MANY children who develop cancer recover and go on to live full and rich lives. But some don’t, and for their parents each day is full of difficult decisions.
How much faith do you put in a health care system that, regardless of the efforts of the health professionals involved, can feel, at different times, caring, thoughtless, warm, inhumane and fantastic?
How do you find the right balance between caring for your child and caring for other children in the family? And sometimes the last thing considered is the need to care for themselves and for each other.
Probably the hardest decision is knowing when to stop treatment. Do you stop when your medical team tells you that death is inevitable? Or do you think “maybe there’s someone else who knows a better way”?
Sometimes there is someone who knows a better way, or at least has a different approach to risk and benefit than the people who have been caring for your child. In retrospect, it may or may not turn out to be a good idea to try a riskier approach, but who’s to know at the time?
A study published in Paediatrics examined closely just one aspect of this most difficult of times. The authors wanted to explore parental hope which, they said, has been narrowly defined as hope for life, in the absence of any solid knowledge about what parents mean by hope.
The researchers audiotaped conversations between doctors and parents of 32 children whose cancer had relapsed or proved refractory. They then interviewed the parents, specifically asking them about hope and about their understanding of the prognosis.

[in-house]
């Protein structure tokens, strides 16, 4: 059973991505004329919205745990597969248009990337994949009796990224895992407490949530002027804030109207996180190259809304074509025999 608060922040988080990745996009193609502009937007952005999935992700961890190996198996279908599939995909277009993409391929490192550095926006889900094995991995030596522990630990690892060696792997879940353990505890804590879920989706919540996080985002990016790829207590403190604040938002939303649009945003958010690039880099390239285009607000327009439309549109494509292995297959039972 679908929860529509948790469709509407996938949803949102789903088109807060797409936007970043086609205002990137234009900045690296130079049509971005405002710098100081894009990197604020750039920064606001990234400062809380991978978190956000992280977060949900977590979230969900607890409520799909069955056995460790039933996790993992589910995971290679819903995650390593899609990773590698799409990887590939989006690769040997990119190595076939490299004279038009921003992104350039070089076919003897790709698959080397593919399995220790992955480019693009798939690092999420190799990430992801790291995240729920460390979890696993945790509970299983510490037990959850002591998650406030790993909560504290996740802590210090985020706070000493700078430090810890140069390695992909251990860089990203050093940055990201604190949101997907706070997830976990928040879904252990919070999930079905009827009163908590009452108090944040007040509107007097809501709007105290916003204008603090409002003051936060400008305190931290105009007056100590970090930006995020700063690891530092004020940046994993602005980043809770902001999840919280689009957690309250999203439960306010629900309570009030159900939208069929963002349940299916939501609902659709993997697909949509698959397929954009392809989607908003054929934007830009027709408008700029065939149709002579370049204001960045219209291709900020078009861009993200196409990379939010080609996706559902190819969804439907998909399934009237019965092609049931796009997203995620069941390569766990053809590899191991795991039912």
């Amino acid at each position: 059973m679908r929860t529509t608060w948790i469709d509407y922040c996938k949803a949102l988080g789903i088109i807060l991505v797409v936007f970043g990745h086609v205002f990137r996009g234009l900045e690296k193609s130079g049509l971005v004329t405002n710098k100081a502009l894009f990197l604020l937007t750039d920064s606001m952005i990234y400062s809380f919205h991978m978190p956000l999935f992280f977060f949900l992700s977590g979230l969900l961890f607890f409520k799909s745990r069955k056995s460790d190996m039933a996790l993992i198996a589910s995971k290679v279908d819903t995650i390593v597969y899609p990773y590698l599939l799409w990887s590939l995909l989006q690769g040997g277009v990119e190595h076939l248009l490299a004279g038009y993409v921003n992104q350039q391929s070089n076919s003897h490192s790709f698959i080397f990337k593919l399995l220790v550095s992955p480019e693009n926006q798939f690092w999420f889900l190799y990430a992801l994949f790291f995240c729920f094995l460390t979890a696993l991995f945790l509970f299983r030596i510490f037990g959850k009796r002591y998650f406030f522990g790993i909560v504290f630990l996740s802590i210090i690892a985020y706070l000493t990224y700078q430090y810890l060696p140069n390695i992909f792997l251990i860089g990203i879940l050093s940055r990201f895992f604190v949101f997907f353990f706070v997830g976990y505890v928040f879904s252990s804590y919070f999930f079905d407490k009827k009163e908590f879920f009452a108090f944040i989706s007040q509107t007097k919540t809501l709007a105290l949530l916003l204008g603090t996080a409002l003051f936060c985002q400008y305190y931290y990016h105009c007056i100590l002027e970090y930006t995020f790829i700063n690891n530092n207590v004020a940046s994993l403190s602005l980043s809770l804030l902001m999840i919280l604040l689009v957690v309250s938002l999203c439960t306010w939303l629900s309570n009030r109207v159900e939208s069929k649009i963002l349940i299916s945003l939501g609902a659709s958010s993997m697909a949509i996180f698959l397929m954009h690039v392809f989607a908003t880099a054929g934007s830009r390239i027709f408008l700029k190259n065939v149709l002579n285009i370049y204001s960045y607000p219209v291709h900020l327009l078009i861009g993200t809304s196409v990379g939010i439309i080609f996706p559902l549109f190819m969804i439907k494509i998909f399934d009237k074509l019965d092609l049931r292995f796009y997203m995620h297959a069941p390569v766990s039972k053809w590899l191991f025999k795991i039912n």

They found that the parents’ understanding of the prognosis reflected the prognosis offered, whether directly or vaguely, by the doctors. In other words, parents had a realistic understanding of their child’s prognosis.
When interviewed directly by the authors later, almost all parents expressed hope for either a cure or a long life for their child. They also hoped for a good quality of life for their child and for a chance for them to be “a normal child”.
When pressed on this, many openly acknowledged that it was possible to expect the worst while hoping for the best. Some described the mental games they played to keep these two ideas — that may well be incongruent — in play.
However, the authors said although parents could distinguish hope and reality, not every parent was at peace with the distinction.
“Thus, we should remember”, the authors wrote, “that a conversation about hope does not mask the pain of the situation; instead, it may unmask it.
“Yet parents appear to be experiencing these struggles whether clinicians address them or not. Opening the conversation to hope may be one way for clinicians to join parents, and the children they love, through these times.”
Dr Mark Ragg is an adjunct senior lecturer in the Sydney School of Public Health, University of Sydney.
Jane McCredie is on leave.